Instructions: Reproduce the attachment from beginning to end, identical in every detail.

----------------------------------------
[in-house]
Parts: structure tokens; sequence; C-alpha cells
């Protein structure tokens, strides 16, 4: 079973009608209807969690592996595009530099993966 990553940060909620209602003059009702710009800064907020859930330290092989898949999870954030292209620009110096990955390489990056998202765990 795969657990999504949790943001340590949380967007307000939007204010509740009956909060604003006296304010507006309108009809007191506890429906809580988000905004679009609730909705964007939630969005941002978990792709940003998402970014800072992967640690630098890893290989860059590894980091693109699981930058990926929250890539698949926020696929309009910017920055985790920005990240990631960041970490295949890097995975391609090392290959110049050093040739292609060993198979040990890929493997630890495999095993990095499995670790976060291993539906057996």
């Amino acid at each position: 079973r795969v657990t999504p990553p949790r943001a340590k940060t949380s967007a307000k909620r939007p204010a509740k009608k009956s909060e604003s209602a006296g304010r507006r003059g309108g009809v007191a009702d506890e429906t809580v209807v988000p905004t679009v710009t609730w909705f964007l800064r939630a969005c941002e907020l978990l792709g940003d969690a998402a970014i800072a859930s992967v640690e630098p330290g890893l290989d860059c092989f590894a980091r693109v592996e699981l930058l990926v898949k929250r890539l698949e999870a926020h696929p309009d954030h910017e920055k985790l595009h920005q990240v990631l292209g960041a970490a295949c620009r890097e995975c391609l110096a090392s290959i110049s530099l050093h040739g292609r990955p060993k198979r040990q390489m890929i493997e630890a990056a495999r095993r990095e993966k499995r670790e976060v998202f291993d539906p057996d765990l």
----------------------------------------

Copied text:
[in-house]
Parts: structure tokens; sequence; C-alpha cells
């Protein structure tokens, strides 16, 4: 079973009608209807969690592996595009530099993966 990553940060909620209602003059009702710009800064907020859930330290092989898949999870954030292209620009110096990955390489990056998202765990 795969657990999504949790943001340590949380967007307000939007204010509740009956909060604003006296304010507006309108009809007191506890429906809580988000905004679009609730909705964007939630969005941002978990792709940003998402970014800072992967640690630098890893290989860059590894980091693109699981930058990926929250890539698949926020696929309009910017920055985790920005990240990631960041970490295949890097995975391609090392290959110049050093040739292609060993198979040990890929493997630890495999095993990095499995670790976060291993539906057996």
């Amino acid at each position: 079973r795969v657990t999504p990553p949790r943001a340590k940060t949380s967007a307000k909620r939007p204010a509740k009608k009956s909060e604003s209602a006296g304010r507006r003059g309108g009809v007191a009702d506890e429906t809580v209807v988000p905004t679009v710009t609730w909705f964007l800064r939630a969005c941002e907020l978990l792709g940003d969690a998402a970014i800072a859930s992967v640690e630098p330290g890893l290989d860059c092989f590894a980091r693109v592996e699981l930058l990926v898949k929250r890539l698949e999870a926020h696929p309009d954030h910017e920055k985790l595009h920005q990240v990631l292209g960041a970490a295949c620009r890097e995975c391609l110096a090392s290959i110049s530099l050093h040739g292609r990955p060993k198979r040990q390489m890929i493997e630890a990056a495999r095993r990095e993966k499995r670790e976060v998202f291993d539906p057996d765990l």